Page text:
Getting hands on with Azure Migrate

Getting hands on with Azure Migrate

I’ve been recently working a lot of Azure Migrate, and although I’ve spent alot of time over the years managing VMware environments I haven’t been hands on with one for nearly two years now.  So I dusted off my aging HP ProLiant Microserver and spun up a small VMware environment lab to get hands on with Azure Migrate.

Building my lab environment

Now my HP ProLiant Microserver is a little old, it’s a N40L, Generation 8.  However the plucky little Dual Core Processor model with 16GB of RAM has served me well.  It has helped me create and lab a lot of scenarios over the years.  I mostly used it when I was studying for my MCSE in Windows Server 2008 qualification.   Although it’s not the most powerful or latest server out there it is more than capable of running a small VMware lab for this purpose.

Within my lab I am running VMware ESXi 5.5.0 Update 2 as the base with the Linux VMware vCenter Server 5.5 Update 2 to control the environment. Now I know this is not the latest version of ESXi, however this version runs solid on my N40L server and there are a lot of people out there still using this version in production, so it’s still a valid version to be labbing on.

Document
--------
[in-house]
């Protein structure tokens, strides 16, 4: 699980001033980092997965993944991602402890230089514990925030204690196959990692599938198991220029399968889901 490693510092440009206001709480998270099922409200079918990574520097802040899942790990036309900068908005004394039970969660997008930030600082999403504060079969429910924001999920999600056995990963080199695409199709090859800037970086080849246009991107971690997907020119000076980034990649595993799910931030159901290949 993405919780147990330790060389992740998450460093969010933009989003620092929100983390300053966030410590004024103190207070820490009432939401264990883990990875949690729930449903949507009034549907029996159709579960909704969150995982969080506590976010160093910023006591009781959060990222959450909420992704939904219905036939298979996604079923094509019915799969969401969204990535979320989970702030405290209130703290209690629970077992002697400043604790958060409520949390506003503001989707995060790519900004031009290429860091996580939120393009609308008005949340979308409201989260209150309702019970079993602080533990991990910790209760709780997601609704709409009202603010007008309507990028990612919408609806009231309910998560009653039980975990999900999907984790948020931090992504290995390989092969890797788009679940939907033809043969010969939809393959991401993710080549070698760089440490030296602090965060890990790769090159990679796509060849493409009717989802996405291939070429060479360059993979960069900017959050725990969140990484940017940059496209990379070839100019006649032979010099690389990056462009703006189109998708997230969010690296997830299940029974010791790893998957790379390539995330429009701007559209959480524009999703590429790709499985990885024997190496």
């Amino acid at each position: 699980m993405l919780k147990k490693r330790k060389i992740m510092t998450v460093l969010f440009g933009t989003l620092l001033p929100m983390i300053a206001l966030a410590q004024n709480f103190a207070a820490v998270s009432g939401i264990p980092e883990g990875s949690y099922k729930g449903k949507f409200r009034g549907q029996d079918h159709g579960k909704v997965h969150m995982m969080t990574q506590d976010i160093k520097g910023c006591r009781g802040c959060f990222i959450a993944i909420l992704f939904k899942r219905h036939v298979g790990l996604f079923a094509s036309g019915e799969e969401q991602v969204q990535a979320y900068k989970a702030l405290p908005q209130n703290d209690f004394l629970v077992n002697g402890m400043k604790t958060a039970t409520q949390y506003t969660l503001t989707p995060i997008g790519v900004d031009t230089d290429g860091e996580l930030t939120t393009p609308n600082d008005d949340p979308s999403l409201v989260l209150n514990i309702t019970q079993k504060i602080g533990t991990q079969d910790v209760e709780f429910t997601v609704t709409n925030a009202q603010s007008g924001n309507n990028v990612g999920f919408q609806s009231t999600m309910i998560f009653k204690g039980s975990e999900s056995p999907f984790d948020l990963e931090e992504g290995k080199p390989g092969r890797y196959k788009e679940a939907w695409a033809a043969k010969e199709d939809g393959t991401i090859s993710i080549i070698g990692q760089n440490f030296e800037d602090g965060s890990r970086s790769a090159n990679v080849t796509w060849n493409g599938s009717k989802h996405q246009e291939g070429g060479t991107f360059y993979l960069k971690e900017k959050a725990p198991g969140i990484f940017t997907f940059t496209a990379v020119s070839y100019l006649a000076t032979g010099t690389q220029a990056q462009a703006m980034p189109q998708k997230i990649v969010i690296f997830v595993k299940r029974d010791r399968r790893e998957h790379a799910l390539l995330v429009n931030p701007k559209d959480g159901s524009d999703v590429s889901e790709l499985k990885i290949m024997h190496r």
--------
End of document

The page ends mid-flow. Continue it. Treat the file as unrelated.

So with the base of environment setup, I started to provision some servers within there so I would have some data to collect with Azure Migrate.  I’ve spun up a Windows Server 2008 R2, a Windows Server 2012 and a Ubuntu server.   I’ve picked those Operating Systems to get a bit of a “diverse” result set.

As this is a test environment, in order to simulate some kind of load on the Windows Servers I have made use of the following tools:

On the Ubuntu machine I installed Stress and used that to simulate some load statistics.   Obviously this isn’t ideal or perfect but for this test environment and exercise it will give me some statistcs that I use.

Creating my Azure Migrate Project

Now that I have my on premise environment built and running the next step is to create an Azure Migrate project within my Azure subscription.

  1. Log into the Azure Portal, click Create a Resource;
  2. Search for Azure Migrate and select;
  3. Now click on Create;
  4. Specify a project name, Azure subscription, location and resource group.

Azure Migrate needs an  virtual machine (VM) within your VMware environment setup so that it can collect and send the metadata your environment back to Azure.   The VM is available to download in an .OVA file.   To download this file go into your Azure Migrate project

  1. Click on Getting Started > Discover & Assess > Discover Machines;
  2. Click on Download;
  3. Once the file has been downloaded import this into your VMware environment using the “Deploy OVF template” wizard;
  4. When the VM has been deployed and is up and running.  Go into your vSphere client console right click on the VM and Open Console;
  5. Provide the language, time zone and password for the appliance;
  6. Once the VM has loaded go to the desktop and click on the Run Collector shortcut;